So now that we’re in the end of November, are people a little more in the mood for Christmas books? Here at the Field Library we have a number of new Christmas novels, worth checking out as we get closer and closer to the holiday season.
Mary Alice Monroe continues her Lowcountry Summer series with A Lowcountry Christmas, a heartwarming story of the bonds of family and love overcoming difficult circumstances. The ten year old protagonist, Miller McClellan, starts out certain that this is going to be the worst Christmas ever: family finances are really tight, his mother is working two jobs, and his parents tell him he’s not going to get the dog he’s dreaming of for Christmas. Even the longed-for return of his older brother from the war is overshadowed by his brother’s Post Traumatic Stress Disorder, making the holidays even more stressful for everyone in the family. When Troy, his brother’s service dog, arrives, Miller’s really bummed that even the dog is for his brother and not for him. But with the arrival of Christmas, the family pulls together and Miller discovers that this might not be a bad Christmas after all.
In A Baxter Family Christmas by Karen Kingsbury, another family faces the aftermath of tragedy and pain, of a different sort. Two years ago, Erin Baxter, her husband, and three of her four daughters were killed in a car accident. This year, Erin’s father, John, has invited the recipient of Erin’s heart for Christmas, over the objections of his other family members, who are concerned about the effect on the one surviving member of that family. Kendra, the guest, is trying to put her life together and appreciate the amazing second chance she’s been given, and together the Baxter family and those connected to them come together in healing and hope.
Those who know Anne Perry from her mystery series — William Monk, or Thomas and Charlotte Pitt, or her World War I series — might not immediately see her as a Christmas story author, but they would be underestimating her range. For several years now, Anne Perry has been writing Christmas mystery stories, and this year her latest is A Christmas Message. Set in her familiar Victorian world, it begins with a wonderful Christmas present Victor Narraway gives his wife, Vespasia (don’t you love those Victorian names?): a trip to the Holy Land for the two of them. On their way, they meet a charming man with a curious old parchment, and when the man is killed because of the parchment, their pilgrimage turns into a different kind of quest, complete with danger and excitement and ultimately a revelation about the nature of that parchment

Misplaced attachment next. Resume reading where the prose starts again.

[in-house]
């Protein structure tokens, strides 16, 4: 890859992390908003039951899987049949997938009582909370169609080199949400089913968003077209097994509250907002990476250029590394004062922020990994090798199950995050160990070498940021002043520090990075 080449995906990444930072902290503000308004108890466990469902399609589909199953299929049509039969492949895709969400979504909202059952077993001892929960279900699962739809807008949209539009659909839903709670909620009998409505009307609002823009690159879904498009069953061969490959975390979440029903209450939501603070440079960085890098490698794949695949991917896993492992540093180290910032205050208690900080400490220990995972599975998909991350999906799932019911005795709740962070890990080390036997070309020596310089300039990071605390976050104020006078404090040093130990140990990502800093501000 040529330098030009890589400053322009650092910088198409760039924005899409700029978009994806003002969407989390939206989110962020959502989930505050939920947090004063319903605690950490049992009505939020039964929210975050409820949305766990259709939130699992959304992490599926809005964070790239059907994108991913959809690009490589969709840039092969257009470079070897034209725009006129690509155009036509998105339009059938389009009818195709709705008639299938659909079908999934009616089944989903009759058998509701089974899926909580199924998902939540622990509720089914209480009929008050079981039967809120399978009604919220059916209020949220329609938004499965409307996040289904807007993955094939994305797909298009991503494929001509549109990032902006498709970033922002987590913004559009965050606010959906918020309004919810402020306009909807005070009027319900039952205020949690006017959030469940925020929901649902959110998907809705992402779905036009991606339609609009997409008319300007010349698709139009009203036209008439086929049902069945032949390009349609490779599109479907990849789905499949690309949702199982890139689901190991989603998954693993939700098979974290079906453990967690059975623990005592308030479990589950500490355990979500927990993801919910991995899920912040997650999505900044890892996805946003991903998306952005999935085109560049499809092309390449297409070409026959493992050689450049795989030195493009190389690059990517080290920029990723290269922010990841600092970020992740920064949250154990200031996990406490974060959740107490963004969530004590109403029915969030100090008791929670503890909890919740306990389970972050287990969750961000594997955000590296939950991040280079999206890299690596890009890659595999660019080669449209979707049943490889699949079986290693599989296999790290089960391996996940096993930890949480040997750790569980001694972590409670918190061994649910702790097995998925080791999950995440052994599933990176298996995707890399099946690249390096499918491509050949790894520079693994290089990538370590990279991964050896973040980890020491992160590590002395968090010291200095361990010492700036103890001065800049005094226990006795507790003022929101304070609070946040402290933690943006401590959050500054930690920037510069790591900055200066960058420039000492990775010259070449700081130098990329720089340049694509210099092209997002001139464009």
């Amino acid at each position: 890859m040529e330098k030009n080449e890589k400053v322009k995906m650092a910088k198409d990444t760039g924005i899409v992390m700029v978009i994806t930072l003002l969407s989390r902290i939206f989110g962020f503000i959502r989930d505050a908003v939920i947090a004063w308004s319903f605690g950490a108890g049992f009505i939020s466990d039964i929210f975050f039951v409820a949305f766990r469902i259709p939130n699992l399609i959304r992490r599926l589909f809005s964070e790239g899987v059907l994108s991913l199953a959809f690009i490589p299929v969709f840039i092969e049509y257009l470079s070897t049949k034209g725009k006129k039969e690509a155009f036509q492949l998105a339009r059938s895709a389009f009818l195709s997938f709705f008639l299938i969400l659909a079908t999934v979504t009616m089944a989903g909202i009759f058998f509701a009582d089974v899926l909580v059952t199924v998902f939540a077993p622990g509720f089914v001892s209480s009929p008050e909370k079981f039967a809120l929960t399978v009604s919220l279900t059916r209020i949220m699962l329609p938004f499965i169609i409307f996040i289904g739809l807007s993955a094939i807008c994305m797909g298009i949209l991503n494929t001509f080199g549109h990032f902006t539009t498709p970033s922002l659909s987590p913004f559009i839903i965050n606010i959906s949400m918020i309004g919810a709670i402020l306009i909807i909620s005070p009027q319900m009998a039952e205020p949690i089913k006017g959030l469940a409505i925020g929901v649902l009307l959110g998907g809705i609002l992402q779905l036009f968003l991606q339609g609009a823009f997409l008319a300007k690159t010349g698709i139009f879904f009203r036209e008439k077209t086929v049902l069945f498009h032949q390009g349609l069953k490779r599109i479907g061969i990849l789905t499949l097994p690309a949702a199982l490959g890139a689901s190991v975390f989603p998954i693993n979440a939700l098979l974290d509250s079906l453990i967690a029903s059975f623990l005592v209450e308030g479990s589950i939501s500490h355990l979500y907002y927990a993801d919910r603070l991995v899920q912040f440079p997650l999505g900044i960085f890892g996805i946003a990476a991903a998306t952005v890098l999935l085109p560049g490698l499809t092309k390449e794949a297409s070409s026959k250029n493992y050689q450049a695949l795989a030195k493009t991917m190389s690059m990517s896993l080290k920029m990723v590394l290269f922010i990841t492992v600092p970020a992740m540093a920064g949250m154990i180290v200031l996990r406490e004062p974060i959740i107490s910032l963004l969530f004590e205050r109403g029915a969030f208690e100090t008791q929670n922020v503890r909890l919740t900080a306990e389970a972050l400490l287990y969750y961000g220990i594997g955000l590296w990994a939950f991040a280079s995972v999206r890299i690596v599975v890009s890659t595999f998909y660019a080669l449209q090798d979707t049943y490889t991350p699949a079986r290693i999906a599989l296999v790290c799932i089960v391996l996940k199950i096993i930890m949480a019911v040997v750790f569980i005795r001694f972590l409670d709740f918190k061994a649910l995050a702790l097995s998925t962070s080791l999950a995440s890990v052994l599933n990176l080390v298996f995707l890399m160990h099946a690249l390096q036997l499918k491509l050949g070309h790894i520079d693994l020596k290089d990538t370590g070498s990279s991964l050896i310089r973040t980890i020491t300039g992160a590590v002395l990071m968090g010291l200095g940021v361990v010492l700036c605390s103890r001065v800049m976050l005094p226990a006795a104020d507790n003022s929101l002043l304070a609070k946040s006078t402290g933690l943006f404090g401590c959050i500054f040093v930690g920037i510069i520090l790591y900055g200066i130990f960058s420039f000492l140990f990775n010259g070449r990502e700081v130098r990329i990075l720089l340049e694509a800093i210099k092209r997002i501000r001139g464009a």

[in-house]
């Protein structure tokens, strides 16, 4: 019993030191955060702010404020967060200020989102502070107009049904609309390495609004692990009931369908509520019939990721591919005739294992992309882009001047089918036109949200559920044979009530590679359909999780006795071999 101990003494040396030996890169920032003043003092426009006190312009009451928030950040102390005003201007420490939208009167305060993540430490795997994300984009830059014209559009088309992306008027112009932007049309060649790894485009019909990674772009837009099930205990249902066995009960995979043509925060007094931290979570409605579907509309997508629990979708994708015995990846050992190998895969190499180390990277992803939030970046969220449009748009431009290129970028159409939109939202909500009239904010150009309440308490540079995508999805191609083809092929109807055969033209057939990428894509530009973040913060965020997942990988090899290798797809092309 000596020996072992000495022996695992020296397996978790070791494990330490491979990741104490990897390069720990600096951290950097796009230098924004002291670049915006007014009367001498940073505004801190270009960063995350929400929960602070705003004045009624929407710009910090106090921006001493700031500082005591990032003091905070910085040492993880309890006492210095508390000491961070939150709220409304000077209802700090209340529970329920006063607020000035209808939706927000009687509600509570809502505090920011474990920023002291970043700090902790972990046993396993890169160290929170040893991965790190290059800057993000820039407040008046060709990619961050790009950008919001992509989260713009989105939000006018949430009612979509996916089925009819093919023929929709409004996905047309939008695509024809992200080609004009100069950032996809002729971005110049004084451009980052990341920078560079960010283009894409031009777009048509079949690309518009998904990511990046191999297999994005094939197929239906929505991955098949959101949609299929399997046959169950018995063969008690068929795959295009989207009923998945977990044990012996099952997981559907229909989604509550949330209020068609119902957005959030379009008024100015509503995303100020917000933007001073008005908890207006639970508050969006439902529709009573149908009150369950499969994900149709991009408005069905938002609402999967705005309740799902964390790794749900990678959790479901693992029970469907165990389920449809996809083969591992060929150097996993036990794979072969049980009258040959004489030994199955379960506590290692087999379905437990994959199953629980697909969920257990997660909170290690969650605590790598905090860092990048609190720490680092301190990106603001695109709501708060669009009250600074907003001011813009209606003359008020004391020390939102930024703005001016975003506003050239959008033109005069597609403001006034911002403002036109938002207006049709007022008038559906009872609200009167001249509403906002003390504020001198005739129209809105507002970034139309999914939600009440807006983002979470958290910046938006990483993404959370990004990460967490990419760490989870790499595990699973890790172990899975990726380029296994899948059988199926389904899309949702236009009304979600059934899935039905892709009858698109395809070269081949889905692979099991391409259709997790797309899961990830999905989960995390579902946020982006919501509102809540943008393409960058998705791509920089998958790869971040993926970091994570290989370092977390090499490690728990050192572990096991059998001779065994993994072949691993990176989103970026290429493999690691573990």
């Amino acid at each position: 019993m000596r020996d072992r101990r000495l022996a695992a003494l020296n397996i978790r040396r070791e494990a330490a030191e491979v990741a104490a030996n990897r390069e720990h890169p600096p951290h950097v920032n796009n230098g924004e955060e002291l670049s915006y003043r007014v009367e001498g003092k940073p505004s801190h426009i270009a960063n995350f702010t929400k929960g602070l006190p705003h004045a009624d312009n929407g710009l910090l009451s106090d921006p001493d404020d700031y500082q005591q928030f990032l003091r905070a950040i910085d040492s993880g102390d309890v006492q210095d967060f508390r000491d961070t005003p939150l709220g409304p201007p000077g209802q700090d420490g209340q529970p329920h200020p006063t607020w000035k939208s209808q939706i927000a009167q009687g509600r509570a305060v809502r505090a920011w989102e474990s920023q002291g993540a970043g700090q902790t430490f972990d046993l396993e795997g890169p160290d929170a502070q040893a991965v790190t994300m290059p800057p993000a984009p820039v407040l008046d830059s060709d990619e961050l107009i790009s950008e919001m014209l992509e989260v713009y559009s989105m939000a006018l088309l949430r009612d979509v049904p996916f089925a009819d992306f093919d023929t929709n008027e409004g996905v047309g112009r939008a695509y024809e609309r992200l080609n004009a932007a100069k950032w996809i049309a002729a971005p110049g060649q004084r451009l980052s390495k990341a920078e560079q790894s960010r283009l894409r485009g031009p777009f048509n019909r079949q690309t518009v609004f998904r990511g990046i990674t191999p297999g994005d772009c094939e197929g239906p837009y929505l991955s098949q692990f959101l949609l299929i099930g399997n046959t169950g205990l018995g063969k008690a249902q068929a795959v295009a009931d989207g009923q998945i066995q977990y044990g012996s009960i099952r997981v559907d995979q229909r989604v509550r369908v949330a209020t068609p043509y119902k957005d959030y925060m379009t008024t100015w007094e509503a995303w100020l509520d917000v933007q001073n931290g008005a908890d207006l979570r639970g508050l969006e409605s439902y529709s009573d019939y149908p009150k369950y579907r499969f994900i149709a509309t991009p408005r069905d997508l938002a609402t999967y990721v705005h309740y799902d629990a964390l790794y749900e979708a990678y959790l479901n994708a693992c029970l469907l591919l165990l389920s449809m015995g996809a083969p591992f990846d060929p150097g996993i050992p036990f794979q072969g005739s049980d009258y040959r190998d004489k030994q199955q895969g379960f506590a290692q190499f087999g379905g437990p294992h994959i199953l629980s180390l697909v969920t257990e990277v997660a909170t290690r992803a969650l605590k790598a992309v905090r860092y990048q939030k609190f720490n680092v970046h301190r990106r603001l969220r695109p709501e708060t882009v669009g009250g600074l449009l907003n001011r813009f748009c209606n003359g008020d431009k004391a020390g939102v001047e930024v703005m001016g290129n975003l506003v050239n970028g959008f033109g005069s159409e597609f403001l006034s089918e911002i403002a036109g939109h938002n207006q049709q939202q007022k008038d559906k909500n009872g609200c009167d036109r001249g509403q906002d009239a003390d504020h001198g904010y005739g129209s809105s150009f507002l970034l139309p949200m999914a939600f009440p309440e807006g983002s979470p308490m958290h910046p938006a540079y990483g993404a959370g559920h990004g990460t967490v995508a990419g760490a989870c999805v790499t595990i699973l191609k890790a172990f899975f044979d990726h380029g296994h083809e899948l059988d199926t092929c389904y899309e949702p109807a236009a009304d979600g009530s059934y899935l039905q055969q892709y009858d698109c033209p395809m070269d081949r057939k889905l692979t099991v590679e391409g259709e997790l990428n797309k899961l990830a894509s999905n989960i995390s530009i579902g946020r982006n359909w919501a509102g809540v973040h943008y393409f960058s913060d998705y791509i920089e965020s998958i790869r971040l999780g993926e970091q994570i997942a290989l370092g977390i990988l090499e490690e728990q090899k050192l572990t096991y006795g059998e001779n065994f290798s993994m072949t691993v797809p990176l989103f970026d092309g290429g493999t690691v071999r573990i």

Richard Paul Evans is famous for his Christmas stories, and his newest book, The Mistletoe Secret, follows in the tradition of his other bestsellers. A lonely 29 year old woman, Kelly Arrington, starts a blog called The Mistletoe Letters, after the street on which she lives, and signs each painful entry LBH, which stands for Last Breaking Heart. Meanwhile, Tyler Richards, a New York writer, has been following the blog and, moved by her posts, sets out to find the mysterious LBH. He thinks those are the initials of the writer, and he enlists the aid of one Kelly Arrington to help him find this writer. If you know Richard Paul Evans, you can guess how the story is going to end, but that doesn’t make the journey any less fun.
Finally, if you want some variety and some quirky humor in your Christmas reading, give Jeanette Winterson’s Christmas Days a read. Every year, Winterson’s been writing Christmas stories, and this year she’s brought twelve of them together in one volume, along with a personal story of her own Christmas memories. She brings us trees with mysterious powers, a talking tinsel baby, philosophical fairies, flying dogs, and even a haunted house, all infused with the magic of the Christmas season. These are not your ordinary Christmas stories, but if you’re in the mood for something a little different, to read before the fire or to read aloud to family, Christmas Days is just what you’re looking for.